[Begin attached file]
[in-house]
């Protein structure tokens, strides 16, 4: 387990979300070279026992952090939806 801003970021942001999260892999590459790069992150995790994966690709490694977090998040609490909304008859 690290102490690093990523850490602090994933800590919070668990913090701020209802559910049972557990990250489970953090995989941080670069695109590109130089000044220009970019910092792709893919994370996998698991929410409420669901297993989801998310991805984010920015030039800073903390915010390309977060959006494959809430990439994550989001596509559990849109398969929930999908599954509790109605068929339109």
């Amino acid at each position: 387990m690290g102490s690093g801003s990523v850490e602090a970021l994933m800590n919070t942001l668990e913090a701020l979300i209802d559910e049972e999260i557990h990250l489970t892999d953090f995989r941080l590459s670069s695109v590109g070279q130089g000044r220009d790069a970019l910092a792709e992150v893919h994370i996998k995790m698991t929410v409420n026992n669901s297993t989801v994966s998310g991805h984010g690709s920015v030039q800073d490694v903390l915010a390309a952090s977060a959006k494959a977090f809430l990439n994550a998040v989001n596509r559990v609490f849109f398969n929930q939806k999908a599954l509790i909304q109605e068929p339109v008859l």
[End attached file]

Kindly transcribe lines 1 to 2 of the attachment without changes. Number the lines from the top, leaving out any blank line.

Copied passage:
[in-house]
């Protein structure tokens, strides 16, 4: 387990979300070279026992952090939806 801003970021942001999260892999590459790069992150995790994966690709490694977090998040609490909304008859 690290102490690093990523850490602090994933800590919070668990913090701020209802559910049972557990990250489970953090995989941080670069695109590109130089000044220009970019910092792709893919994370996998698991929410409420669901297993989801998310991805984010920015030039800073903390915010390309977060959006494959809430990439994550989001596509559990849109398969929930999908599954509790109605068929339109």